The fly fishing season is coming to an end, and this year – as always – I am hoping for some last chance at the brownie but preparing for some fantastic days fishing for the lady of the streams.
The Fall is always exciting, and it is always bringing new perspectives to my fly fishing. It’s the sad fact that the 2015 season is closing in just a month or so, but the fall always holds promises of some great days out. Here’s why I love fishing in the fall:
Nature at its beautiful – in fact at its most picturesque of the years. Nature changes clothes but most interning of all, the sounds are dampening. Birds are preparing to fly south, the insects are sparse and the fish seem to rise a little bit more carful than they used to in the heydays of summer
Mayflies turns small – This is the time for the remains of the Ignita mayfly and the second generation hatch of the Baetis Rhodani. They appear in smaller sizes than they used to, all the way down to hook size 22
Clear air and water – In fall the air gets crisp and clear. It’s like you’ll see longer and better than in the thick and warm midsummer air. It also seems that the water is calming down, and visibility is higher.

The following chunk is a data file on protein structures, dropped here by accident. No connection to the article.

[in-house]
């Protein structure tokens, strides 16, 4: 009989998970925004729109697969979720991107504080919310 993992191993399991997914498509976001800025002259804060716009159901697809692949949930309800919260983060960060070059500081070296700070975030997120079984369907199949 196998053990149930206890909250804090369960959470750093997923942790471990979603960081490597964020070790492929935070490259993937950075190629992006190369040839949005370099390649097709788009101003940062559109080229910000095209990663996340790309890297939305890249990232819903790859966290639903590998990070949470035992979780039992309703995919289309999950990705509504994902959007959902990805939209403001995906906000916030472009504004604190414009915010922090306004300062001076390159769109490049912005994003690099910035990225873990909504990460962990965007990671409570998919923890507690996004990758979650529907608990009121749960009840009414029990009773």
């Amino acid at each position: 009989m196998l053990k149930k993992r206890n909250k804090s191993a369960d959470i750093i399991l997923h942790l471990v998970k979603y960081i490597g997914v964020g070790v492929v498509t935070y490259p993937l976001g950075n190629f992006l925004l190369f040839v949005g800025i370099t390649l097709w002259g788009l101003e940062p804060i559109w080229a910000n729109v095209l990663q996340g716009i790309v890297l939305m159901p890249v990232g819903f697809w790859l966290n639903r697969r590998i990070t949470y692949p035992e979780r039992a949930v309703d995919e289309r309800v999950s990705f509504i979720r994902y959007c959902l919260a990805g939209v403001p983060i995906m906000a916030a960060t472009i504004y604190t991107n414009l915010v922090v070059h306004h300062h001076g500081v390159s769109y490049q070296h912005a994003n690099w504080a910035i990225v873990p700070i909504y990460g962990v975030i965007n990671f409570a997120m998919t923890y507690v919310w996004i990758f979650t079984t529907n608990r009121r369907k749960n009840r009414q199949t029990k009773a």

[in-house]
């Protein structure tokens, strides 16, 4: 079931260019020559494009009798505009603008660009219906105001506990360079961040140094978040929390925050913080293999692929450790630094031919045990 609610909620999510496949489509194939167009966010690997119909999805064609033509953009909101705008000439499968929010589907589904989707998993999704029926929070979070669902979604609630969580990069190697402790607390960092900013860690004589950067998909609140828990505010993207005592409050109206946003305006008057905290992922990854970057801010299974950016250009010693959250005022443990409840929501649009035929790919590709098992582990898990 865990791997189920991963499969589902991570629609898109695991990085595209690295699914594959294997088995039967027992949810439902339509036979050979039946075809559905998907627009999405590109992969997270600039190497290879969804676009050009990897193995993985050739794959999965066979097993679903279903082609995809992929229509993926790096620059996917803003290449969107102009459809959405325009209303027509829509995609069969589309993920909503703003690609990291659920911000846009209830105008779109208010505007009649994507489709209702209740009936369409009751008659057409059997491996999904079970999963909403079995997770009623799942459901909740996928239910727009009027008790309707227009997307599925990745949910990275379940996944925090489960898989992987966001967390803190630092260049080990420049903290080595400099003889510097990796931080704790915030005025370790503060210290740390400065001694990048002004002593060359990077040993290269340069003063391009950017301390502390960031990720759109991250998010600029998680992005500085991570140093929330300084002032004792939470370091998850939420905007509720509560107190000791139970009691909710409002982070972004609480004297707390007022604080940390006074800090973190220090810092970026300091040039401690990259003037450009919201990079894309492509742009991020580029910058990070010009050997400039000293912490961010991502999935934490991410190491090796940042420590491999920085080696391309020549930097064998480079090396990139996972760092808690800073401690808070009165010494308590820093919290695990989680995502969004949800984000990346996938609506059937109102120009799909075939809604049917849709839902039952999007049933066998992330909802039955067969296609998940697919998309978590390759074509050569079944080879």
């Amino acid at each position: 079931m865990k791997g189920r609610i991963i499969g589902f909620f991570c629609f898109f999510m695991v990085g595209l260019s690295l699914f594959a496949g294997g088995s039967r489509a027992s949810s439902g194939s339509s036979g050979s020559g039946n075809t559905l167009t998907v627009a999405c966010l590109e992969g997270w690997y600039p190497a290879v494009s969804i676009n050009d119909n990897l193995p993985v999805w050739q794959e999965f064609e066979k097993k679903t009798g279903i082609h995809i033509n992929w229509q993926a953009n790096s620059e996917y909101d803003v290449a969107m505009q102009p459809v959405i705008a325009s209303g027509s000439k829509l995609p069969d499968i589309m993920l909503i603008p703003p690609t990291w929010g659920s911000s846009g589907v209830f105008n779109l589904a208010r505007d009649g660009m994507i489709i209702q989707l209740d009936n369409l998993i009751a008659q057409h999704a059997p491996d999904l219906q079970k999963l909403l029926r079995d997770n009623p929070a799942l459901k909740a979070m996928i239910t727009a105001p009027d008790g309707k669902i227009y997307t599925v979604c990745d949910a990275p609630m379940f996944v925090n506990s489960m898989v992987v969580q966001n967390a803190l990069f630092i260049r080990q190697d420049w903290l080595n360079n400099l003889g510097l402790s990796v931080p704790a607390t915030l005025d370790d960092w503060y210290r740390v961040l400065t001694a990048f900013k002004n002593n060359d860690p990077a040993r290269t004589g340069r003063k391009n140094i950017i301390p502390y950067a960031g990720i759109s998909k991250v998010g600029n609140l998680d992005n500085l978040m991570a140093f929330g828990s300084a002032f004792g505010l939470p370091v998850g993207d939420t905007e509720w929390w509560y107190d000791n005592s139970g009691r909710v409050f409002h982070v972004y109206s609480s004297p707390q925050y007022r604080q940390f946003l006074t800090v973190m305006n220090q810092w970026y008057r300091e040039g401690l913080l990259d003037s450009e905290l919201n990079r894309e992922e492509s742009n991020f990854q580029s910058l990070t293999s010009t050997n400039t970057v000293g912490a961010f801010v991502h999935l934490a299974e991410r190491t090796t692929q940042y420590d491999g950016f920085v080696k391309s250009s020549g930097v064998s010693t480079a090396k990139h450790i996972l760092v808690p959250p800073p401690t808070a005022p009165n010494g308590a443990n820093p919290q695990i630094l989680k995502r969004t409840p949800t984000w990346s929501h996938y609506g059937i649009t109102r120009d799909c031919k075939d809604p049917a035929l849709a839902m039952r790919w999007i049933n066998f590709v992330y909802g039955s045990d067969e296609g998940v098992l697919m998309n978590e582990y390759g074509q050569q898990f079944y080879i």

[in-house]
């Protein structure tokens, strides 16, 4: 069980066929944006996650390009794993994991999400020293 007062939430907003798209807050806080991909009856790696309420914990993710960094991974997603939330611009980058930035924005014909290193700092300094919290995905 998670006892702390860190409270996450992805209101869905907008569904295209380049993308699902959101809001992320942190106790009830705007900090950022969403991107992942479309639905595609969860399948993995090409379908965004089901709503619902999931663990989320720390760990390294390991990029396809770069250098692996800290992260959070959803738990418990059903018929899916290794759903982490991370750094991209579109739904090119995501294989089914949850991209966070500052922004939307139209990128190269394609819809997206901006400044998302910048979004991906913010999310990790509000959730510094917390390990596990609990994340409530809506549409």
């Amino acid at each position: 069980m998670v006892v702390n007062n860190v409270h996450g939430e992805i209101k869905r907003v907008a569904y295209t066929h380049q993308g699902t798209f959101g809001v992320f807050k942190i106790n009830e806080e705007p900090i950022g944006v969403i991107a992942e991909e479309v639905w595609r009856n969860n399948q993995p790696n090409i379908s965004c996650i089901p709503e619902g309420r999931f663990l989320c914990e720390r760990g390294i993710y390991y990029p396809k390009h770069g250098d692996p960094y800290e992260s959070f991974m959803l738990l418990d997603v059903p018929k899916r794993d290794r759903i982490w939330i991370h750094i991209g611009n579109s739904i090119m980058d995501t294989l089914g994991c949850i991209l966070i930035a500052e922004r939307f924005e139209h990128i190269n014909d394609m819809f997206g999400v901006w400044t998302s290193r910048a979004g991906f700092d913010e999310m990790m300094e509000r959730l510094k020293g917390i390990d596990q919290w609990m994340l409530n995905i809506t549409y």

Fishing gets difficult – In fall it seems that the fish turn a bit wearier. Therefore, the tippets get thinner, down to 6X or 7X. Presentation must be perfect not to spook the fish. Small insects and thin tippets makes the choice of fly, the presentation, the float and the fight a challenge for every fly fisher.
Some of the most memorable days of the season are for me in fall. It’s strange actually, since it’s far between the big catches that we’re able to do in June and July. But the combination of the beauty of nature, the difficult fishing and just the thought that every trip might be the last for the season is probably why fall is such a great time for fly fishing.
The fall flybox
Fall is also challenging due to the lack of a decent hatch. For those not familiar with the Norwegian climate, it is important to understand that temperature can vary enormously in fall – from those Indian summer days to freezing cold ones. Winds and weather in general is unpredictable in fall.
The water temperature drops as well. This season my rivers have not been above 15 Celsius (60 F), but now in September we are lucky if the rivers climb above 10 C (50 F).
Therefore, the hatching is sparse and you’ll really have to be there when it happens. The mayflies are small (sizes 16-22) but caddis and pupas are probably the most interesting insects to imitate. Here are four go-to flies for the fall
Dyret (The Animal)